Still alkaline. I’d be happy with “less alkaline,” I think acerbic thoughts when I hear that pH 7.3 is acidic.

Farmer Ch E retired
Reply to  Ric Werme
December 20, 2019 4:25 pm

Acidification is the act of making a solution acidic. Going from pH 8.1 to 7.3 is more like neutralization than acidification (Is pH 7.3 is predicted according to RCP 8.5? If anyone is familiar with the reference: “Stocker, T.F., et al., Eds., IPCC (2013) Climate Change 2013: The Physical Science Basis” please let us know.)

Nick
Reply to  Farmer Ch E retired
December 22, 2019 3:39 am

Cant scare anyone with ‘neutralization’

Phil.
Reply to  Ric Werme
December 22, 2019 1:40 pm

The trouble is that alkalinity in sea water isn’t defined by pH, it is the sum of all the bases present including borates, silicates, phosphates, carbonate, bicarbonate etc. so ‘less alkaline’ isn’t appropriate.

Pat Frank
Reply to  Nick Stokes
December 20, 2019 4:14 pm

Medical terminology (acidosis) does not define chemical usage, Nick.

In Chemistry, one can’t talk of acidity until pH is below 7. Supposing not is just ignorant.

One can reduce alkalinity until pH 7, and then go on to increase acidity.

Reducing marine pH from 7.9 to 7.3 is not increasing acidity, because pH 7.3 is not acidic. It is alkaline.

The transition from pH 7.9 to 7.3 is a reduction in alkalinity. It is not an increase acidity, despite it is an increase in [H3O+], because the solution neither began nor finished as acidic.

Calling less alkaline marine water acidified is a dishonest confusion of terms; typical of the hyper-politicized pseudo-science that is AGW consensus climatology.

Pseudo-science that you hotly defend, Nick.

Reply to  Pat Frank
December 20, 2019 4:31 pm

“In Chemistry, one can’t talk of acidity until pH is below 7. Supposing not is just ignorant.”
The term here is acidification. But I think your claim is just ignorant, and I’d invite you to cite authority for it. Acidity is relative to some buffer system. In water, or with titrations of strong acid/strong alkali, where the H⁺/OH⁻ system is the nearest thing to a buffer, pH 7 is the neutral point. But other buffers have different points. The bicarb/CO₂ settles to pH 7.3, and anything on the acid side of that has consequences. So does shifting the pH of sea water.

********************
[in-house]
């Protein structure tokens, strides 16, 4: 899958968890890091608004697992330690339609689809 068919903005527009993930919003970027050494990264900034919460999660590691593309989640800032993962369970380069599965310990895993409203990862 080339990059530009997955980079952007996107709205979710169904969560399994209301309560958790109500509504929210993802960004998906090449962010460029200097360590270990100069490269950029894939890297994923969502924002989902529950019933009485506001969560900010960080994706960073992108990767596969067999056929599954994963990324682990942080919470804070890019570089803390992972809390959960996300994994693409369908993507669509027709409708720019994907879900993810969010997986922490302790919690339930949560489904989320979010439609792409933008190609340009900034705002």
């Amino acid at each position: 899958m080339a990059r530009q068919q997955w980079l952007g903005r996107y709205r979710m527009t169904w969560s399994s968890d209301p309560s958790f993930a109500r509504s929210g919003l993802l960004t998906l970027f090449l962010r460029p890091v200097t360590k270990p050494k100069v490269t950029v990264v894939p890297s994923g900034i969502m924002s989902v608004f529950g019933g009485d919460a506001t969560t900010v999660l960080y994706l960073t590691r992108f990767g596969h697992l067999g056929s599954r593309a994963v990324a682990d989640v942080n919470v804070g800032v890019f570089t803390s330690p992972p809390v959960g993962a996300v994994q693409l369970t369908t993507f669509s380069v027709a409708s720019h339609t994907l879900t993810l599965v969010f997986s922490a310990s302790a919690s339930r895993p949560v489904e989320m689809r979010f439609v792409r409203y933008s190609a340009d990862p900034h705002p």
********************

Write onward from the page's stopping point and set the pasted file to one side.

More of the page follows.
Farmer Ch E retired
Reply to  Nick Stokes
December 20, 2019 4:39 pm

Nick – Why don’t you check the dictionary definition of acidification and neutralization. I’m a Chem Eng. and I also did check the dictionary definition. Acidification is a misuse of the word which is just one more reason it’s so easy to be a skeptic these days.

Reply to  Nick Stokes
December 20, 2019 5:03 pm

“Why don’t you check”
Let’s have some actual quoted, preferably scientific, authority for the claim that you can’t speak of acidifying a solution until the pH is below 7?

Pat Frank
Reply to  Nick Stokes
December 20, 2019 5:28 pm

What you think is mere opinion, Nick. You’re untrained.

I’m a PhD professional experimental chemist. On this question, I am an authority.

Reducing pH from 7.9 to 7.3 is not acidification. If anything, it’s dealkalization; an awkward terminology that is not used.

If someone said they acidified a pH 7.9 solution, the expectation would be that the final pH is less than 7.

The usual way of describing pH 7.9 to pH 7.3 change would be, ‘reduction of alkalinity.’

But those charlatans use “acidification” to garner attention and angle for grant money.

the H⁺/OH⁻ system” is not a buffer. Pure water is unbuffered.

Buffers do not have neutral points. They have equivalence points where the Brønsted acid and base forms are of equal concentration.

You don’t know what you’re talking about, Nick. You just defend the lurid usage of CO2 demonology; using your education to deliberately mislead. For reasons only you know.